Shin splints are a common problem for runners, and they are more common among women. The condition is so common that there are very few runners who can say they’ve never experienced the telltale pain. For some, they are just a minor annoyance, a twinge or ache that they can ignore and push through during their daily runs. For others, they can be debilitating, with a deep ache that’s present even when they are sitting still, and which prevents them from running at all.
Although shin splints are common, they don’t have to be a fact of life.
What are Shin Splints?
Shin splints are a repetitive stress injury caused by strain on the muscles and tendons on the tibia, one of the bones in the lower leg. The most common cause is the repetitive impact of the ball of the foot against a hard surface, like the foot striking the pavement during running. The condition is most common in runners, but it can also occur in dancers and gymnasts.
Activities that are most likely to cause shin splints include:
∙ Running on hard surfaces, especially downhill because the muscles in your lower leg are more vulnerable when your feet are at a downward angle;
∙ Jumping on the balls of your feet on hard surfaces, especially repetitive bouncing;
∙ Sports or activities that have frequent stops and starts, such as basketball; and,
∙ Sudden increases in the intensity, duration, or frequency of your activities.
People who are more at risk for shin splints are:
∙ Women, because of the angle of the shins to the hips;
∙ People with flat feet or rigid arches, because the foot cannot properly absorb or redirect the force of the impact;
∙ People who work out on hard surfaces, such as pavement, basketball courts, and tennis courts; and,
∙ People who exercise in improper or worn footwear.
Shin splints are characterized by a sharp or dull pain in the front of both shins. You may also feel pain and swelling when pressing on your shins and when walking. The pain generally worsens during and after exercise and gets better with rest.
Preventing Shin Splints
The best way to prevent shin splints is to avoid activities that are likely to cause them. For runners, this means:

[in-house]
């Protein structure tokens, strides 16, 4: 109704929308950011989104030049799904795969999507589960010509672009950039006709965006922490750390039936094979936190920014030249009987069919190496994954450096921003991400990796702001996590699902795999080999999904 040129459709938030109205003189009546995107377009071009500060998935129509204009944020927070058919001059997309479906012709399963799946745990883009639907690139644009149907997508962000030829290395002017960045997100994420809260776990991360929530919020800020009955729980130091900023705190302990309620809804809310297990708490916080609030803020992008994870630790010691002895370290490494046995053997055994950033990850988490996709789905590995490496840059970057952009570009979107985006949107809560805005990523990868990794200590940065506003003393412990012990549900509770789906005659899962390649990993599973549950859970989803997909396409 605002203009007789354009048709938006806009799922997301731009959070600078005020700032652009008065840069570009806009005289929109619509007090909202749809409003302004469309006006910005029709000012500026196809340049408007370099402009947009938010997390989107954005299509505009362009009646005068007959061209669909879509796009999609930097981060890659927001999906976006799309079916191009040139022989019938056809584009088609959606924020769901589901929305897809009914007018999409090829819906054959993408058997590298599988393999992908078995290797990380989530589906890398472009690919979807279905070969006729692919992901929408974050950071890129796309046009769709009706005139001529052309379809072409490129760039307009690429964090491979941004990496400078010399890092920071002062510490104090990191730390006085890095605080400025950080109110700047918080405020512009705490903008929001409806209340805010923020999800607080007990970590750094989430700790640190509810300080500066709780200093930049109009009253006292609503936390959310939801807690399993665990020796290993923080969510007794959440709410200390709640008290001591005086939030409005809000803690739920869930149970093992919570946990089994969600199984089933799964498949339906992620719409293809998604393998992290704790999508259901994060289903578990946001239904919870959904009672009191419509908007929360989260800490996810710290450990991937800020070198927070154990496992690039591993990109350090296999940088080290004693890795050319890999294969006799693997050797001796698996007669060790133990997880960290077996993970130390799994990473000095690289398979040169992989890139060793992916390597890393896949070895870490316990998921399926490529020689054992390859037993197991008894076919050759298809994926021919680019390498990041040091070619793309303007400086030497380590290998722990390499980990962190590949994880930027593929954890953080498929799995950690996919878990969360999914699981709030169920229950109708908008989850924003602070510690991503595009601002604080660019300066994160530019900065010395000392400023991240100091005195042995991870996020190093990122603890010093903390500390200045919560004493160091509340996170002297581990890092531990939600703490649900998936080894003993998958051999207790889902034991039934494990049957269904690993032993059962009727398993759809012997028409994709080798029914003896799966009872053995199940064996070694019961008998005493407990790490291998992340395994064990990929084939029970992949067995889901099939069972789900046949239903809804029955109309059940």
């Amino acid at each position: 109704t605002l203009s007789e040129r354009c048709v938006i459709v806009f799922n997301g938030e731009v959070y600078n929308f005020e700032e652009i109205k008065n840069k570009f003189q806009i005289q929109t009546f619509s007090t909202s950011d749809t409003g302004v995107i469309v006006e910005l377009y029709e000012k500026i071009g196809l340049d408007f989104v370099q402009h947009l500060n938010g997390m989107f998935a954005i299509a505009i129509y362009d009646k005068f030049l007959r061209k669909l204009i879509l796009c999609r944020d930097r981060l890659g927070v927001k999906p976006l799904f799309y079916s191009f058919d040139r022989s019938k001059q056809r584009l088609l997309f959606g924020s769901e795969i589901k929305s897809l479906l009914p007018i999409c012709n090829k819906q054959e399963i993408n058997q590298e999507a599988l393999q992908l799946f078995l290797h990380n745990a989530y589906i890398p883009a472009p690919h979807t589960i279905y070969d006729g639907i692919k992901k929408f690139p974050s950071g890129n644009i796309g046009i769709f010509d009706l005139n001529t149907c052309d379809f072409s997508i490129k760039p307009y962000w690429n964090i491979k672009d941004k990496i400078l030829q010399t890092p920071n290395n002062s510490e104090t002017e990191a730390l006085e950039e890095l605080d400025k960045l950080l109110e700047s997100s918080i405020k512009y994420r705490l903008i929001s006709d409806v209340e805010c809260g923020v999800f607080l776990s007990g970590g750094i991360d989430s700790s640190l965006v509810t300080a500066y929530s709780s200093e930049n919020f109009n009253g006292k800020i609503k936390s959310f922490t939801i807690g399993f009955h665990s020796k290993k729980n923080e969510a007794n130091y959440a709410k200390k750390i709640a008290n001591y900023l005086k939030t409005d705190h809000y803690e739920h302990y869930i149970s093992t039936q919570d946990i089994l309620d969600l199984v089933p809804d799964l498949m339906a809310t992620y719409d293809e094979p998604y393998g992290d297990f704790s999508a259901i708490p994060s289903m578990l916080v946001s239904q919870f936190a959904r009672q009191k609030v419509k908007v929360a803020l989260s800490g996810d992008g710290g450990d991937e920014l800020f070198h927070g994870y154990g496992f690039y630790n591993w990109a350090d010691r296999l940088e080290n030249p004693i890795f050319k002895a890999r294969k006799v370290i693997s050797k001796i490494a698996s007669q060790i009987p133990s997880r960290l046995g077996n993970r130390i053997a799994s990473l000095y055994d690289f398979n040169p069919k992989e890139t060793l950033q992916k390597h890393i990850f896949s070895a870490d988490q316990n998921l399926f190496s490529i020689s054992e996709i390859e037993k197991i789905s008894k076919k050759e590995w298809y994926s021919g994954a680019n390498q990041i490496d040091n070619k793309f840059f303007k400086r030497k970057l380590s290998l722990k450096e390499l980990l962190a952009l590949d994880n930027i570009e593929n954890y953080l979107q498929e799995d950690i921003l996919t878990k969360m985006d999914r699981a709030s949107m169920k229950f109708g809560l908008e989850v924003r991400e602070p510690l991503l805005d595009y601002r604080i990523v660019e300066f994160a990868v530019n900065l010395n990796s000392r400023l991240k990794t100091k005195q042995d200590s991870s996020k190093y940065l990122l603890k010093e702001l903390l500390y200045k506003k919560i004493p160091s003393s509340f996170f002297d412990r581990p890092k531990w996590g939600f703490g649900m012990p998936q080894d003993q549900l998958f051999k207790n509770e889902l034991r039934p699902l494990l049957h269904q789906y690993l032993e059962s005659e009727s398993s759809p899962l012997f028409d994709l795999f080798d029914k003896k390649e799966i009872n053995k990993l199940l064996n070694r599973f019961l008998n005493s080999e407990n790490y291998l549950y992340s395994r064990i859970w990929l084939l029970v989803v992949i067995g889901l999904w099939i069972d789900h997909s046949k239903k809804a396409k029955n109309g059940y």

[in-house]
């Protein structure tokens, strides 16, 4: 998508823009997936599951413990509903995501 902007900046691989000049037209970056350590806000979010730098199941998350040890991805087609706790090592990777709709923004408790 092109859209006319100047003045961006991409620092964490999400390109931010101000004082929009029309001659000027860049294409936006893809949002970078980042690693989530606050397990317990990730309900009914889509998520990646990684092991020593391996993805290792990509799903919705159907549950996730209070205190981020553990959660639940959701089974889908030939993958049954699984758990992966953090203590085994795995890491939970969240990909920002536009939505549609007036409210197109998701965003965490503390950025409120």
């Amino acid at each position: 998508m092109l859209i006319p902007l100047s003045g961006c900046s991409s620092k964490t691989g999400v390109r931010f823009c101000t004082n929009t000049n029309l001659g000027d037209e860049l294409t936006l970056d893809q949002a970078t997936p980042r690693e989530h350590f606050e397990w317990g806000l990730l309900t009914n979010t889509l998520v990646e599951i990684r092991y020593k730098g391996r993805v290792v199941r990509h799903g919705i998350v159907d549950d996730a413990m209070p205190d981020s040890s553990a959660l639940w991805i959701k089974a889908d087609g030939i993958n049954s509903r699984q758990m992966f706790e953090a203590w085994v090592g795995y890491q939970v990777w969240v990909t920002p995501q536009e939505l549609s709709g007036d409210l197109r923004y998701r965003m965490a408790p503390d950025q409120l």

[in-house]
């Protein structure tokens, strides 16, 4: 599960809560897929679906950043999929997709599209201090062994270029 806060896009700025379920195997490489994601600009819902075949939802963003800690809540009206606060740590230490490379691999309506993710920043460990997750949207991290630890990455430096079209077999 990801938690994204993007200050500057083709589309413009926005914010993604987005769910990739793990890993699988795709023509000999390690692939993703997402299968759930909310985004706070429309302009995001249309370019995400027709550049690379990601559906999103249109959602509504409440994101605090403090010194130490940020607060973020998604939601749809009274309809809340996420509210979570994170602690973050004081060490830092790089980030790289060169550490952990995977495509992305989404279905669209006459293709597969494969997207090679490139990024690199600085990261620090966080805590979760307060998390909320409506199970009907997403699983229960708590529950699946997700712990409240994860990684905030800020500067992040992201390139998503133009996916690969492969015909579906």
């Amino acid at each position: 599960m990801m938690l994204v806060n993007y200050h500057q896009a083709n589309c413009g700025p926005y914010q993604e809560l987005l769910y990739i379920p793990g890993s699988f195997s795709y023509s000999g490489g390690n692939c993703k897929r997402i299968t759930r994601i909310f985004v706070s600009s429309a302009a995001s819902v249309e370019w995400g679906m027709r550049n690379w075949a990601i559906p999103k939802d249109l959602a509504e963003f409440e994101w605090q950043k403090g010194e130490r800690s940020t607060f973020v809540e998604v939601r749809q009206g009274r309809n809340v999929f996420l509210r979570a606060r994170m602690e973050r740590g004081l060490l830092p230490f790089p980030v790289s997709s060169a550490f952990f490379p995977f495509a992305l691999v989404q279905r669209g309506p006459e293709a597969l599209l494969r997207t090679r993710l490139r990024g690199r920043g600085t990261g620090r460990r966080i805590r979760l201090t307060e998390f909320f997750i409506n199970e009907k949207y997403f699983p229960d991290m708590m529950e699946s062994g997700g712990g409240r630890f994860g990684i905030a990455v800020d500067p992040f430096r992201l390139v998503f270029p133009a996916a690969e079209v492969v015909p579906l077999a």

∙ Using compression tights for women to encourage blood flow and help flush the waste products produced by exercise out of your muscles;
∙ Making sure that you are wearing the right shoes and that they fit properly. People’s feet continue to change, even after puberty. If it has been several years, you should have your feet measured to make sure you are wearing the right size.
∙ Making sure your shoes are in optimal condition. The structures and supports inside your running shoes can wear down over time. You should also replace your shoes after every 350 to 500 miles of running, depending on your weight and running habits;
∙ Wearing arch supports or other orthotics to correct flat or rigid arches;
∙ Doing exercises that strengthen your calf muscles, such as toe lifts. Strengthening the calves supports the muscles on the front of your shins, and helps prevent muscle imbalances in the lower leg; and
∙ Making gradual increases to your exercise duration, frequency, or intensity.
Treating Shin Splints
The best way to treat shin splints is to rest until the pain has passed. You don’t need to give up all activity, but you should avoid highimpact, weightbearing exercises in favor of low impact exercises like swimming or cycling. Other treatments include:
∙ Applying ice packs to your shins for 15 to 20 minutes, four to eight times per day; and
∙ Taking overthecounter pain medicine.
Keep in mind that once you have shin splints it’s possible to develop them again, especially if you continue to do activities that can trigger them. It can also take several weeks for shin splints to fully resolve. Once the pain and swelling have passed, you should gradually resume your normal activities. If the pain returns, stop your normal activities and resume the shin splint treatment steps until the pain resolves.
Consult your physician if the pain is debilitating, if it continues for more than four weeks without getting any better, or if it worsens despite following the shin splint treatment steps.